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11

Yes, it's normal. The speed of speech development varies widely, but all that's expected from a two-to-three year-old is that they form two-word phrases and speak sufficiently comprehensibly to be understood by their parents, which your son seems to be doing just fine. Boys also tend to be slower to pick up speech than girls. Here's a handy milestone ...


11

If you say dadadadada and she repeats it, she is parroting. If she sees her dada and says "dada", then she is talking. Basically, talking is saying something that reflects a shared reality. Children parrot before they talk. Her first word will be when she says something appropriate (usually a noun) spontaneously. Bye (if she's leaving someone), dada when ...


9

Please see this PDF called the Denver Developmental II. It represents normal milestones in development and is used around the world. The white area in each rectangle are the normals; the blue areas are the "late but not off the chart yet". Off the chart indicates a need to probe further. As you can see (I've added the arrows at 22 months), by now he's ...


7

The approach we took with our child was and is to just ask for clarification, or casually correct the word. she responds to something with "uh-huh" and I reply either "I can't understand you, can you please say yes or no?" or if I was sure of her reply, "How about yes?" I have found that making a huge big deal out of it is not especially productive.


6

As a mother and speech-language pathologist, I understand the concerns of speech and language development. Some general information to know is each sound of our language has a different range of ages in which your child should correctly produce the sound. By age 8, your child should be able to produce all sounds of the English language, unless second ...


6

I agree with @jeremy but with a slight adaptation. As @jeremy suggested, start the first few times with "I'm sorry, I didn't understand you." This is good to let them know that slang or poor articulation isn't adequate to communicate. However, at some point you have to transition your child to prompting themselves less you get stuck in a cycle of ...


6

Anongoodnurse's answer is spot on, but I wanted to add a couple of things. First off, don't forget we as humans are amazing at pattern recognition, to the point that we see it where it doesn't belong. You'll hear her 'say' lots of things that seem like perfect words, once, but not again - because she didn't really say it, she just made a sound that your ...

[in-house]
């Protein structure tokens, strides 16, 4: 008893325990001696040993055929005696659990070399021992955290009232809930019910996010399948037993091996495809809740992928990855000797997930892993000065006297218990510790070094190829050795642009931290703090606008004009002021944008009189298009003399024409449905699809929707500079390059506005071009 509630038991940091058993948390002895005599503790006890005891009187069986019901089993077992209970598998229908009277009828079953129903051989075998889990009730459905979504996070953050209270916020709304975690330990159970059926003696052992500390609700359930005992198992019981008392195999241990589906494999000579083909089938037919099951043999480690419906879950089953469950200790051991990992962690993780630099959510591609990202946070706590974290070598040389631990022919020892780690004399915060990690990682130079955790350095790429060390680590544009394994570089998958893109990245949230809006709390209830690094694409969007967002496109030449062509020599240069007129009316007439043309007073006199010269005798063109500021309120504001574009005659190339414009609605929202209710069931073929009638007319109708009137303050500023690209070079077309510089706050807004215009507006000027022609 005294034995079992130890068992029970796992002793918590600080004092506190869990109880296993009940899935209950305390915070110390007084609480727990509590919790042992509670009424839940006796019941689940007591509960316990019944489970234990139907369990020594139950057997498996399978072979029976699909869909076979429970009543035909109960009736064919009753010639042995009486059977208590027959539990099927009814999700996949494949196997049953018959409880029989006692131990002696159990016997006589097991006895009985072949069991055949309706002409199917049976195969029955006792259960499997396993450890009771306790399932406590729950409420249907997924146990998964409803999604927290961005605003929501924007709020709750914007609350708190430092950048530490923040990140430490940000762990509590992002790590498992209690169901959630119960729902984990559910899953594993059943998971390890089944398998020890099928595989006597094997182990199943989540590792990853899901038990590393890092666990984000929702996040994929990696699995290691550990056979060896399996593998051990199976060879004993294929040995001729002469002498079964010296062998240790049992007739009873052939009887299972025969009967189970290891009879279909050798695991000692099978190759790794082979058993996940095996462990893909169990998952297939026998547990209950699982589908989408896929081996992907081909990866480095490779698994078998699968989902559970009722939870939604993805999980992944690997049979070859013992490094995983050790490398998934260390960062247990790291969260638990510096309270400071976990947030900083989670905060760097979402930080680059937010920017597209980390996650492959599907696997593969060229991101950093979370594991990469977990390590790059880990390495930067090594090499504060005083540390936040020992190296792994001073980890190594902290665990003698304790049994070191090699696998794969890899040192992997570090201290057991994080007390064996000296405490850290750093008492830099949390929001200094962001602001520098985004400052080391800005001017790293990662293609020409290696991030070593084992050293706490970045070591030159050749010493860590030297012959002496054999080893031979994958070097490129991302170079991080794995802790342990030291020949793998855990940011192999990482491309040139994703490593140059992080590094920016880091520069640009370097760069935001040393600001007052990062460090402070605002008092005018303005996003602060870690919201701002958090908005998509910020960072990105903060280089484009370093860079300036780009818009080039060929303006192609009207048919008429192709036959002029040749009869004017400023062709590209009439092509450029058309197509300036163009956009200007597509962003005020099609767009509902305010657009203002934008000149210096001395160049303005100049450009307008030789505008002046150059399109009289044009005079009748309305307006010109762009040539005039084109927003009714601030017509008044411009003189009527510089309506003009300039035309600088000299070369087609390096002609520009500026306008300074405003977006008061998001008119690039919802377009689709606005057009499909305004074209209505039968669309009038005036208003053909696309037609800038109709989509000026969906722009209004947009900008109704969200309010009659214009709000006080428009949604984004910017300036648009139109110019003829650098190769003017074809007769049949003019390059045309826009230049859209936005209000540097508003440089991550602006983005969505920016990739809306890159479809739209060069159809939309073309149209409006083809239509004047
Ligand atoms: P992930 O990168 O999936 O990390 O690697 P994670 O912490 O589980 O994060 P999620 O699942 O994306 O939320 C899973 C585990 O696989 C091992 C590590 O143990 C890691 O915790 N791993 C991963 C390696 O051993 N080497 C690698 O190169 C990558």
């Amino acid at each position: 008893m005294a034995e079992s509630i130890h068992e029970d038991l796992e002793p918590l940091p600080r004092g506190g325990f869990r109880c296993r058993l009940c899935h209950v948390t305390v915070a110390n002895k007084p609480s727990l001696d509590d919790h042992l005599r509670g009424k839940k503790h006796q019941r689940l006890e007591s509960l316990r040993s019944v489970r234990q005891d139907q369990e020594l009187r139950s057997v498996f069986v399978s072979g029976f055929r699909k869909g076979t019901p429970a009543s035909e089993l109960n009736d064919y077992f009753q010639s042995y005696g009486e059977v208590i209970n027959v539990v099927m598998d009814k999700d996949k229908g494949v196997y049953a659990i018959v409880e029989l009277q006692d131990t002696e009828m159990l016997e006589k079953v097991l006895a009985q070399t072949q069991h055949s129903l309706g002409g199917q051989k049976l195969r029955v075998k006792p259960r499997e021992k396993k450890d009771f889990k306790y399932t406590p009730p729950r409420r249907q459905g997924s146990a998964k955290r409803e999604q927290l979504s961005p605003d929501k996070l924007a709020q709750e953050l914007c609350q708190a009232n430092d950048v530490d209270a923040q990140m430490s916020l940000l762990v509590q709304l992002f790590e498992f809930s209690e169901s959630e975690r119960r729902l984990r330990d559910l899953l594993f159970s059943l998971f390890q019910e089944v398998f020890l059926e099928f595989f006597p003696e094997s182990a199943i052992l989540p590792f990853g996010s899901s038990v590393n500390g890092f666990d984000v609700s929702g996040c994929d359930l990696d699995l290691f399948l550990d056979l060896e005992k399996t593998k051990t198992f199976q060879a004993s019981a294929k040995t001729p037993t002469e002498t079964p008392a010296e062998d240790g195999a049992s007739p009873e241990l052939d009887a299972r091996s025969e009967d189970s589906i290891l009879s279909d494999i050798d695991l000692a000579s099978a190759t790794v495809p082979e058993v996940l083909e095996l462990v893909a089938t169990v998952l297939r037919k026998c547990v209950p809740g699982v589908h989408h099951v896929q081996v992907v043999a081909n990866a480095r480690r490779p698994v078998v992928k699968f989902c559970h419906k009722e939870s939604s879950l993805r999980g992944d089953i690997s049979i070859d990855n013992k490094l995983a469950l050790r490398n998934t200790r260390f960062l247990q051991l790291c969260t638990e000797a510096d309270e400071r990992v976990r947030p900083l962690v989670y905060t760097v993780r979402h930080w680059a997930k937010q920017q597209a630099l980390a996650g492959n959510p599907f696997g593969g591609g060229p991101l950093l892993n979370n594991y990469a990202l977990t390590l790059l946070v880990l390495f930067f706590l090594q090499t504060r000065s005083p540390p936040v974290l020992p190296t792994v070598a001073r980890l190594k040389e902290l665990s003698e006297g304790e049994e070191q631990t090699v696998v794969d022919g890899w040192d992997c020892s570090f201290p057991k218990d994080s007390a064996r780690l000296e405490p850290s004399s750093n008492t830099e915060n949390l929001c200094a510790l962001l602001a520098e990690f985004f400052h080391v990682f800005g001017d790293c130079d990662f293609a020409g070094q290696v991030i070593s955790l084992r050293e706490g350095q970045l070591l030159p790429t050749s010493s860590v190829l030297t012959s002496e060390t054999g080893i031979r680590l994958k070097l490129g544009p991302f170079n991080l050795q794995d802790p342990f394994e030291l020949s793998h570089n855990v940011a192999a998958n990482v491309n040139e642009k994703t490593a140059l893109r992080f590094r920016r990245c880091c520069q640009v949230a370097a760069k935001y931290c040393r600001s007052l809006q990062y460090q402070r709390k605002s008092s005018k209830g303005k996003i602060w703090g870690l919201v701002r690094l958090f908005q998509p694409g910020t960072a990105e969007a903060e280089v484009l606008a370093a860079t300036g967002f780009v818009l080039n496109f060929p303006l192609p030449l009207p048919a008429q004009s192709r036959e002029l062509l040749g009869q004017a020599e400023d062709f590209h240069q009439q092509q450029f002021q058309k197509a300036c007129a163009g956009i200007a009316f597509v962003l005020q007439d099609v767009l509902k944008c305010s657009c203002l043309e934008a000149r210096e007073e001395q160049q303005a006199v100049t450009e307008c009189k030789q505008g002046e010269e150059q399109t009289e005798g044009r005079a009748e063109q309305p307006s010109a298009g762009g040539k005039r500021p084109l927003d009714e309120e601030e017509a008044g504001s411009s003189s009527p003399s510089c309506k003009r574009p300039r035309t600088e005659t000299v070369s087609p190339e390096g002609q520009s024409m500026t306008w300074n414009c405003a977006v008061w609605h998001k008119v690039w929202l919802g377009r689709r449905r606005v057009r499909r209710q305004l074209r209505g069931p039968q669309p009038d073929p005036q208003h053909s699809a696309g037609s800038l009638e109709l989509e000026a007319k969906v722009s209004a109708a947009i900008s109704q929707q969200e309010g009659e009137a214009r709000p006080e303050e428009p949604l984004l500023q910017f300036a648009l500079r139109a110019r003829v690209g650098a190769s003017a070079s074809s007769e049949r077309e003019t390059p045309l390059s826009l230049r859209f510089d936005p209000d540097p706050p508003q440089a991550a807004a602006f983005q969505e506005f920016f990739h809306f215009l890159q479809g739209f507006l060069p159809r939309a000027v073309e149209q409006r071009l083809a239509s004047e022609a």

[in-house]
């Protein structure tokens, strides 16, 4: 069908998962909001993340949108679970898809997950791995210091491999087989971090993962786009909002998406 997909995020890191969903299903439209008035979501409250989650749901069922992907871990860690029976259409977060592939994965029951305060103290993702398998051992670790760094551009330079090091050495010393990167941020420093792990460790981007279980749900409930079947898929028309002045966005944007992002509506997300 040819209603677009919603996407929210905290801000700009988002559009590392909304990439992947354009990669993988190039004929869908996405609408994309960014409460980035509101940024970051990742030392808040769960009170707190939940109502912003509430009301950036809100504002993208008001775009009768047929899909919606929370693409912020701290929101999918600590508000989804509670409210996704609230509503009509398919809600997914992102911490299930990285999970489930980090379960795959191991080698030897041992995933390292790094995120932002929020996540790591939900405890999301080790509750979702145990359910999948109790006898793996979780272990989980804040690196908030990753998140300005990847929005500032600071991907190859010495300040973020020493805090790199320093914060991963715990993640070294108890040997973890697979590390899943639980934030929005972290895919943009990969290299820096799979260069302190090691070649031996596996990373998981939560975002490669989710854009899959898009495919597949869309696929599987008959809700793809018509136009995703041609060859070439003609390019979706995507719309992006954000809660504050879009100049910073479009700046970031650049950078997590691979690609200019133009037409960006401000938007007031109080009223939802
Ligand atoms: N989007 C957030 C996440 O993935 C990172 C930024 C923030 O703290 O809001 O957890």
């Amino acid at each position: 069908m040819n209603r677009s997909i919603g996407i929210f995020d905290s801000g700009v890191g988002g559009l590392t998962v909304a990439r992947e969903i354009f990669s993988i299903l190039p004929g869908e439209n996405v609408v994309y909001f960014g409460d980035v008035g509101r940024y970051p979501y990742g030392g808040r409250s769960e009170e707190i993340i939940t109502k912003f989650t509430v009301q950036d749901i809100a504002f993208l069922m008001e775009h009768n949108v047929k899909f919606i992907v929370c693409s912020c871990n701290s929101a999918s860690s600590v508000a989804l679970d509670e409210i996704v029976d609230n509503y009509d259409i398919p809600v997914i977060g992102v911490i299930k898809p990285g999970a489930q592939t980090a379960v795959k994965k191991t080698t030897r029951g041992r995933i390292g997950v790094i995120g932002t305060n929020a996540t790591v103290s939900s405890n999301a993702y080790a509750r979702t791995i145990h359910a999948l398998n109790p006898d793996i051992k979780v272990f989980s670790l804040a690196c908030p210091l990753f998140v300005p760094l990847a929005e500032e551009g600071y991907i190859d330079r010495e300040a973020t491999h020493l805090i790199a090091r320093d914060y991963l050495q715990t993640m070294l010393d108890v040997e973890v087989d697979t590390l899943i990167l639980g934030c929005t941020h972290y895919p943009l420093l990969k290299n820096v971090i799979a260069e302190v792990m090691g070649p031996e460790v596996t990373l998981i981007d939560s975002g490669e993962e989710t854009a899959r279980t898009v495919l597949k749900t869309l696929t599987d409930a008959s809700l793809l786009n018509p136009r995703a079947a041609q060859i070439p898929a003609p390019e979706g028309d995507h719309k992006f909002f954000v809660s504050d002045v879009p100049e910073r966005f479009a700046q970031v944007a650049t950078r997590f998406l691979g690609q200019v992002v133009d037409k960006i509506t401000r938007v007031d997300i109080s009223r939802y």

5

That's consistent with my experience as well. If you're comparing him to the kids at preschool/daycare, if he's only been there a month he's going to have a hard time fitting in right away - that's normal. Nonetheless, my son was at daycare since 6 weeks old and still didn't play with others much at two. Two year olds - and even many three year olds - ...


4

One technique we were taught, that has helped me (but still has a long way to go, as I always talk too fast when presenting - just look at any of the videos of me online) is to treat full stops as breaths. Every time you hit a full stop, breathe. A full breath. This forces you to slow down, and it helps your thought processes. It works for kids - since I ...


4

Honestly, you are already doing most of what can be done about it, and even this tip isn't likely to make things a whole lot better. This is a common problem with this age group and up through the teen years. The best answer I found was to do what you are doing really - but consistently and refuse to understand when she doesn't slow down. Since she ...


3

At 4 months old, your baby is simply experimenting with their voice and sounds and trying to make different vocalizations. This is not permanent so I wouldn't worry about correcting any behaviors. Maybe if you are talking about a 2 year old screeching, then some of the answers provided here are relevant. Otherwise for an infant, it's just another ...


3

While you have sign language, have you tried sign supported speech? My eldest son is hard of hearing. For his first couple of years of school, he went to a special school for children with severe speech and language difficulties. He was one of the few children there with a 'technical' hearing problem; most had problems somewhere on the autistic spectrum. ...